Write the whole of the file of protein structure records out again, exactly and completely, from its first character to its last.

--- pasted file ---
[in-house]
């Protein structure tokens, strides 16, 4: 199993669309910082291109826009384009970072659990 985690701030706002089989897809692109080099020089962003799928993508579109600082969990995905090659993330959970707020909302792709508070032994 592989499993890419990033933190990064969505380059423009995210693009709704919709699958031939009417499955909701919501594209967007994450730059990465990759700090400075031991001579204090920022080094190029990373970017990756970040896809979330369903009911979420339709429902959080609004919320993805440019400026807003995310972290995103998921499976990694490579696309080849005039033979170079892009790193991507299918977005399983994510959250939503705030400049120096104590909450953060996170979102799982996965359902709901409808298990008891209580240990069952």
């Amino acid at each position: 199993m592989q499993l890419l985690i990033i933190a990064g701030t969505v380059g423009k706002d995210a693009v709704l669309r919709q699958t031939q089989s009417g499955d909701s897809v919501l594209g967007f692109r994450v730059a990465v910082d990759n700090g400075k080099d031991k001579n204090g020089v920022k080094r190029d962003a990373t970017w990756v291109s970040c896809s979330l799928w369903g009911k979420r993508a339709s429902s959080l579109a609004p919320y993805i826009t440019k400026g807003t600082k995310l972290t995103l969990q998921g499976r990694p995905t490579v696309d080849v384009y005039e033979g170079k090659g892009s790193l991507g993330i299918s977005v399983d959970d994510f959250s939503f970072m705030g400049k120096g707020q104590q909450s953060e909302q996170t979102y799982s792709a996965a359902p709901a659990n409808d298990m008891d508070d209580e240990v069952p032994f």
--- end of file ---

[in-house]
């Protein structure tokens, strides 16, 4: 199993669309910082291109826009384009970072659990 985690701030706002089989897809692109080099020089962003799928993508579109600082969990995905090659993330959970707020909302792709508070032994 592989499993890419990033933190990064969505380059423009995210693009709704919709699958031939009417499955909701919501594209967007994450730059990465990759700090400075031991001579204090920022080094190029990373970017990756970040896809979330369903009911979420339709429902959080609004919320993805440019400026807003995310972290995103998921499976990694490579696309080849005039033979170079892009790193991507299918977005399983994510959250939503705030400049120096104590909450953060996170979102799982996965359902709901409808298990008891209580240990069952």
């Amino acid at each position: 199993m592989q499993l890419l985690i990033i933190a990064g701030t969505v380059g423009k706002d995210a693009v709704l669309r919709q699958t031939q089989s009417g499955d909701s897809v919501l594209g967007f692109r994450v730059a990465v910082d990759n700090g400075k080099d031991k001579n204090g020089v920022k080094r190029d962003a990373t970017w990756v291109s970040c896809s979330l799928w369903g009911k979420r993508a339709s429902s959080l579109a609004p919320y993805i826009t440019k400026g807003t600082k995310l972290t995103l969990q998921g499976r990694p995905t490579v696309d080849v384009y005039e033979g170079k090659g892009s790193l991507g993330i299918s977005v399983d959970d994510f959250s939503f970072m705030g400049k120096g707020q104590q909450s953060e909302q996170t979102y799982s792709a996965a359902p709901a659990n409808d298990m008891d508070d209580e240990v069952p032994f």